Three reasons why it’s honourable for Tengku Zafrul to resign as minister

Letter to editor

THE title of this letter has nothing to do with the fact that Tengku Datuk Seri Zafrul Abdul Aziz was re-admitted into the Cabinet of Datuk Seri Anwar Ibrahim-led unity government via backdoor despite having lost in the 15th General Election (GE15).

Such shamelessness has become the norm in Malaysian politics.

Neither has it anything to do with his dismal performance as finance minister – a portfolio he held under two prime ministers (PMs) – before being made the International Trade and Industry Minister by Anwar under the current government.

Or the fact that Zafrul has recently been appointed to the UMNO supreme council where he has stated his intention to vie for a spot there during the upcoming party elections.

The decision somehow demonstrates his lack of political acumen – and by extension his intellect and moral judgement given how the party has been roundly rejected by the electorate, and more so after it joined forces with archnemesis, the DAP.

Why he should step down

Tengku Zafrul should resign because he’s not in line with Anwar. There are three incidents to prove this:

The first is the alleged misappropriation of funds disbursed during the pandemic under the various stimulus and aid packages. Anwar has revealed that some RM300 mil had been misappropriated. As the finance minister then, Tengku Zafrul is a key figure in the scheme of things.

His current boss has now said that something is not quite right and there were suspicious leakages that has led to the Malaysian Anti-Corruption Commission (MACC) probing into the saga.

The second reason why Zafrul should call it a day in the current Cabinet is the proposed tabling of the White Paper on the procurement of COVID-19 vaccines. While the medical aspects of the procurement did not fall under his jurisdiction during his MOF (Finance Ministry) days, billions of ringgit was involved in a process that involved the MOF’s oversight.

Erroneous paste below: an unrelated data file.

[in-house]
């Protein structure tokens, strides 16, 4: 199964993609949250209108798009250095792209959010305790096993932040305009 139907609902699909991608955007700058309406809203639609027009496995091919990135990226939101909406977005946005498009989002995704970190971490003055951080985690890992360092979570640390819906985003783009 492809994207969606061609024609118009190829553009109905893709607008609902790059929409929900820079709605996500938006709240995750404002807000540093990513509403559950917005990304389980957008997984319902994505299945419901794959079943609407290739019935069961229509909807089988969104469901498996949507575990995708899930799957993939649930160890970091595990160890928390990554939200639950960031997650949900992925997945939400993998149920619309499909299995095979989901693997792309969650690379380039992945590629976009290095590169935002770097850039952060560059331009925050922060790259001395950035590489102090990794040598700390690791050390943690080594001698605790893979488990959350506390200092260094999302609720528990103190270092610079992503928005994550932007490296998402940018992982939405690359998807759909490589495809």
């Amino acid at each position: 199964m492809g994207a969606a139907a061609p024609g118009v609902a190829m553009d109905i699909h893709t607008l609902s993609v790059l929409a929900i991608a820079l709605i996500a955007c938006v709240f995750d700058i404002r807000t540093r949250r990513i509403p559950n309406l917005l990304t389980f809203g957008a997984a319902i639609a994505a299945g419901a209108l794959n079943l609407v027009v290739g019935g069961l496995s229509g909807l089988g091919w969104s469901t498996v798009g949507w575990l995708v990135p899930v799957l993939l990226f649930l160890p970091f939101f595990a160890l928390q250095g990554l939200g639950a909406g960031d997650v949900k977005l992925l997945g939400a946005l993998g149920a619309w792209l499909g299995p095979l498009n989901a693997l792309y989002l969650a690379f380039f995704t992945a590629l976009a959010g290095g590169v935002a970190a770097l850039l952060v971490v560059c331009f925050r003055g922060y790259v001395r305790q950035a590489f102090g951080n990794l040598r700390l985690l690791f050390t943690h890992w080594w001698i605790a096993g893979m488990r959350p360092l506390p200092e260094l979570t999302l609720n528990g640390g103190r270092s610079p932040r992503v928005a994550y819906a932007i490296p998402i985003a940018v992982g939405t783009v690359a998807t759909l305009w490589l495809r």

According to Anwar, the purchase was not made according to procedure, including no signing off by the Attorney-General (AG). Worse still, the then Government tapped into the National Trust Fund (KWAN) for the purchase which was supposed to be a kitty for future generations.

Thirdly, the Jana Wibawa scandal has implicated Tengku Zafrul. Berita Harian has reported that he is a suspect in the rural developmental project where RM5.7 bil has been disbursed. The programme started during the previous government whereby Tengku Zafrul was the finance minister.

These three incidents show a yawning disconnect between Tengku Zafrul and his boss Anwar. The latter has listed down a series of lapses where Tengku Zafrul is implicated – if not directly – then by association.

In any organisation, the subordinate would have done the honourable thing by resigning to distance himself or herself from such damning allegations.

Besides, by not resigning – or at least taking leave – the authorities are unable to carry out their probes without fear or favour. This goes against the fundamental principle of good governance and that of politicians having not only to be clean but also be seen to be clean.

Even among thieves, there’s honour. But not in Malaysia where political expediency trumps integrity. – Feb 20, 2023


Thirumugam Muthusamy

 The views expressed are solely of the author and do not necessarily reflect those of Focus Malaysia.

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